Breast Cancer Risk Factors

Breast cancer is a common but serious illness that affects millions of people in the United States at any given time. In fact, according to the National Cancer Institute, as many as 1 in 8 women will develop breast cancer at some time during their lives. There is no way to completely eliminate the possibility of developing breast cancer, but there are steps you can take to lower the chances. 

Risk factors are choices or characteristics that increase your chances of getting this disease. While some risk factors are under your control, others are not. Let's look at what you can do to reduce your risk of developing breast cancer. 

How to Reduce Your Risk for Breast Cancer

If any of these factors are raising your chances of developing breast cancer, you can make lifestyle changes to address them.

Some of the risk factors for breast cancer that can be changed or controlled include:

  • Maintain a healthy weight - Carrying excess weight after menopause may raise your risk of breast cancer. When you have excess fat on your body, your estrogen levels and blood insulin levels will be higher. Both of these factors increase breast cancer risks. Losing excess weight can lower your breast cancer risk. 

  • Reduce your exposure to hormones - If you take certain forms of hormonal therapy or birth control, you may have a greater risk of developing breast cancer. You can eliminate this risk by using non-hormonal birth control methods, such as condoms. If you are a woman in menopause, you can also reduce breast cancer risks by avoiding hormone replacement therapy. However, hormone replacement therapy also offers benefits, so it is important to discuss this issue with your doctor before making a decision. 

  • Limit alcohol consumption - Consuming alcohol on a regular basis may increase breast cancer risks. Specifically, the American Cancer Society reports that alcohol consumption damages your body's tissues, impacts your hormones, causes weight gain, and may change the way your body absorbs nutrients. For this reason, the American Cancer Society recommends that women have no more than one alcoholic drink per day, while men should have no more than two alcoholic drinks per day.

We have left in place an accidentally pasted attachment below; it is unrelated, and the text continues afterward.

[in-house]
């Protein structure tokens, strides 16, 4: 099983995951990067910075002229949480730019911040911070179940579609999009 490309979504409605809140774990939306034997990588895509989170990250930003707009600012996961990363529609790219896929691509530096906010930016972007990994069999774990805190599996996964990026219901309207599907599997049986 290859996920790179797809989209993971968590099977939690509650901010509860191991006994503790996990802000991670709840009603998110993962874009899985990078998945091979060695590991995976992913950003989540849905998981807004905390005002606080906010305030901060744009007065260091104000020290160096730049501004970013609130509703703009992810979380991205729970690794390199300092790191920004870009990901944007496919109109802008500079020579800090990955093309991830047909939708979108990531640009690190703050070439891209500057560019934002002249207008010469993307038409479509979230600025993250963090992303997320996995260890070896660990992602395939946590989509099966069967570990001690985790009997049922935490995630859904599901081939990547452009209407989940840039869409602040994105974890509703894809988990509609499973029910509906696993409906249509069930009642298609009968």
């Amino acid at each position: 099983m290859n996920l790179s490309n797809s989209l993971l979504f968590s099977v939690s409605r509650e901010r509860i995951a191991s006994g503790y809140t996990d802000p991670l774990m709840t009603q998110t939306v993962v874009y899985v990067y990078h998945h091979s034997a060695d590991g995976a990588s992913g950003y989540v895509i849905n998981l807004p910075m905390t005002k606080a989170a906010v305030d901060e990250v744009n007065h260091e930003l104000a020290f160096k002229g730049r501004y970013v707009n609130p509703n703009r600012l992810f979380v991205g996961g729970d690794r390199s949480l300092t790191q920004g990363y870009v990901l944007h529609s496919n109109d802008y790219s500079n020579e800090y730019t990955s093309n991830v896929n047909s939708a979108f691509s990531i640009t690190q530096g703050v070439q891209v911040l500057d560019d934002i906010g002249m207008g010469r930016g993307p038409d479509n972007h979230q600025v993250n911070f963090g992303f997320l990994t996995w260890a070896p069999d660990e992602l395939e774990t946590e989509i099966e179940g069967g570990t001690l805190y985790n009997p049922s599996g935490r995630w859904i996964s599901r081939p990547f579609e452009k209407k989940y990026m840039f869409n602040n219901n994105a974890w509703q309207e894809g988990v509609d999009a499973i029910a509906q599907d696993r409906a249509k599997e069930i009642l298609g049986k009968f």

• Breastfeed - Breastfeeding a baby for at least one year can reduce your risk of getting breast cancer. This reduction in risk is possible regardless of your age at the time you gave birth. 

Breast Cancer Risk Factors You Can’t Control 

Some breast cancer risk factors are not under your control. These risk factors are determined by your genetic makeup and age. Risk factors for breast cancer that cannot be controlled include:

  • Age - If you are over the age of 55, you will be more likely to develop an invasive breast cancer than a younger woman. 

  • Gender - While some men do develop breast cancer, being female raises your risk of developing breast cancer dramatically. 

  • Density of breast tissue - Dense breast tissue doesn’t necessarily raise the risk of developing cancer, but it will make cancer more difficult to see on a mammogram. This means the cancer may not be discovered at an early stage. 

  • Hereditary genetic mutations - Specific gene mutations can raise your chances of developing breast cancer significantly. If you have an immediate family member who developed breast cancer, such as a daughter, sister, aunt, mother, grandmother or cousin, it is important to talk to your doctor about the possibility of genetic testing to determine whether you carry a mutation that could cause breast cancer. 

  • Race/ethnicity - If you are a white woman, you are more likely to get breast cancer than a black woman. However, black women are more likely than white women to develop this disease under the age of 45. The risk of breast cancer is also higher among women who are of Eastern European Jewish or Ashkenazi Jewish heritage. 

  • Reproductive history - If you begin menstruation before the age of 12 and/or if you continue menstruation until after the age of 55, you will be at a higher risk of developing breast cancer. This occurs because of the increased exposure to progesterone and estrogen. 

It is important to note that, while many people who develop breast cancer have multiple risk factors, some people who receive this diagnosis have no risk factors at all. Nonetheless, removing as many risk factors as possible can reduce your chances of getting this serious disease. 

Because you can’t get rid of all the risk factors for breast cancer, it is also important to keep an eye out for changes in your breast or other signs of a problem. Depending on your age, regular breast cancer screenings may be recommended. If you are at a high risk of developing cancer, talk to your doctor about beginning these screenings at a younger age.